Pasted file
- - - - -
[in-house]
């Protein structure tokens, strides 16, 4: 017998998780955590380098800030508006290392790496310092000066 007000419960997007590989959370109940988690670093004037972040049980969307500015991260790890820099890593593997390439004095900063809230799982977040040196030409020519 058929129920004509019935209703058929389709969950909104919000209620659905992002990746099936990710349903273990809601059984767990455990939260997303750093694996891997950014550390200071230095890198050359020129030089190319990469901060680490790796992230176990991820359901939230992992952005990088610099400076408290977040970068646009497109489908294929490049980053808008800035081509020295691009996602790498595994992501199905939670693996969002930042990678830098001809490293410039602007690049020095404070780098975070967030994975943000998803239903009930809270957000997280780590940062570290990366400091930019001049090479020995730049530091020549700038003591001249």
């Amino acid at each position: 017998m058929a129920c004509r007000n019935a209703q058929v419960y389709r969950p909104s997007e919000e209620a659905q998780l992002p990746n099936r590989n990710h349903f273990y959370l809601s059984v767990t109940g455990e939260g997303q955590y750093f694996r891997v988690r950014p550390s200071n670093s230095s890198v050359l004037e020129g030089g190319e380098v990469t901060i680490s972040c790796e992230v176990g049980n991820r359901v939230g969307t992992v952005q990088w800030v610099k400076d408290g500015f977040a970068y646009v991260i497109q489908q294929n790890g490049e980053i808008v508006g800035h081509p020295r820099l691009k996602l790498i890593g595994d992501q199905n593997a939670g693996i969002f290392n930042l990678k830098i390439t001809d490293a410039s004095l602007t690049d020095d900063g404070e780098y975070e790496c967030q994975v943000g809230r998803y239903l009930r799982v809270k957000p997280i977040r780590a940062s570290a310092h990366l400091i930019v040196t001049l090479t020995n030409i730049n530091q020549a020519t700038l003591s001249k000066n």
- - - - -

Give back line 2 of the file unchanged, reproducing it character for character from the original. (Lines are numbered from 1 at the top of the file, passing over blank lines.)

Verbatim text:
């Protein structure tokens, strides 16, 4: 017998998780955590380098800030508006290392790496310092000066 007000419960997007590989959370109940988690670093004037972040049980969307500015991260790890820099890593593997390439004095900063809230799982977040040196030409020519 058929129920004509019935209703058929389709969950909104919000209620659905992002990746099936990710349903273990809601059984767990455990939260997303750093694996891997950014550390200071230095890198050359020129030089190319990469901060680490790796992230176990991820359901939230992992952005990088610099400076408290977040970068646009497109489908294929490049980053808008800035081509020295691009996602790498595994992501199905939670693996969002930042990678830098001809490293410039602007690049020095404070780098975070967030994975943000998803239903009930809270957000997280780590940062570290990366400091930019001049090479020995730049530091020549700038003591001249």